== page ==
Article 3 of the Jammu and Kashmir Constitution itself declares the state to be an integral part of India. In the preamble of the Kashmir Constitution, not only is there no claim to sovereignty like in the Constitution of India, but rather there is a categorical acknowledgement about the object of the Jammu and Kashmir Constitution which is “to further define the existing relationship of the state with the Union of India as its integral part thereof". (emphasis supplied). Moreover, the people of the state are referred as mere “permanent residents” not “citizens”. Thus, due to Article 370 and the decision by the Kashmir’s Constituent Assembly to remain part of the Indian Union, the Jammu and Kashmir Constitution did not proclaim the sovereignty of Jammu and Kashmir. It makes no claim to independent citizenship.
It may be worthwhile to mention here that in the US, there is a concept of dual citizenship, i.e., in addition to citizenship of the US, people also have citizenship of states. Moreover, the US Congress has been given just a few enumerated powers listed in Article 1, Section 8. Other than these powers, all powers and residuary powers are with the provinces or states. The dual citizenship and great autonomy to the states has not in any way affected the integrity of the US.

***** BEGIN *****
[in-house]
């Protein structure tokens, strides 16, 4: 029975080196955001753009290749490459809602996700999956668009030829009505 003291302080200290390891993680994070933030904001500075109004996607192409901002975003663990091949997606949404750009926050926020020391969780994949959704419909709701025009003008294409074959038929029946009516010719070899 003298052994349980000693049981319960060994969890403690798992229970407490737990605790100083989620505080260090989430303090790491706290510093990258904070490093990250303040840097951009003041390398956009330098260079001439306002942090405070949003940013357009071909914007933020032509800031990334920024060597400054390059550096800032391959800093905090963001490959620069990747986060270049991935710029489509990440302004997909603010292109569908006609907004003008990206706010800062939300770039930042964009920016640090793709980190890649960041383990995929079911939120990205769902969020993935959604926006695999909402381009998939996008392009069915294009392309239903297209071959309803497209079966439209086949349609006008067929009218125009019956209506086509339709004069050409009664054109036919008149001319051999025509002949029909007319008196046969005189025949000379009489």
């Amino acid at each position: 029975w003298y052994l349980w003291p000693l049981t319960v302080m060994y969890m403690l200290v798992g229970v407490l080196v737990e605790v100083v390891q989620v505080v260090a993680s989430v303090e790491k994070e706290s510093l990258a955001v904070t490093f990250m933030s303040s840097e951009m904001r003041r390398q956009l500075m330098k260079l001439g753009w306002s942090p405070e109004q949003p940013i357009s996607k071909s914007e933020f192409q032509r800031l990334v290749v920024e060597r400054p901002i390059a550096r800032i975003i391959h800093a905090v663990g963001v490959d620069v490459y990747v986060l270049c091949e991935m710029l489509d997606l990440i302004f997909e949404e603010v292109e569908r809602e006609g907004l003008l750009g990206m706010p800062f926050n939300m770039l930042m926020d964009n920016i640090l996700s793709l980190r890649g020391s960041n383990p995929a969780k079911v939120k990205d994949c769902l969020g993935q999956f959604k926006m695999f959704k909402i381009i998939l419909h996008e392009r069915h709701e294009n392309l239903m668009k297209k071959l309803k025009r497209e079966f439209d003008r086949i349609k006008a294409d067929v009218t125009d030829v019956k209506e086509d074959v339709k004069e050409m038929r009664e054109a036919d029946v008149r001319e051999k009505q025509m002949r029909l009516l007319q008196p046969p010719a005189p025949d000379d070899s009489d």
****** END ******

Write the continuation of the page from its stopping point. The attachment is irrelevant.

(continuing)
Article 35A and Permanent Residents
The Jammu and Kashmir Constituent Assembly, while deciding to have Indian citizenship, did lay down that the then existing three classes of state subjects be merged into one to create one category of “permanent residents”. Thus every person who was a state subject of Class I or Class II or who after having acquired immovable property in the state and had been ordinarily residing there for a period of not less than ten years prior to enforcement of this provision, was considered a permanent resident under the Jammu and Kashmir Constitution.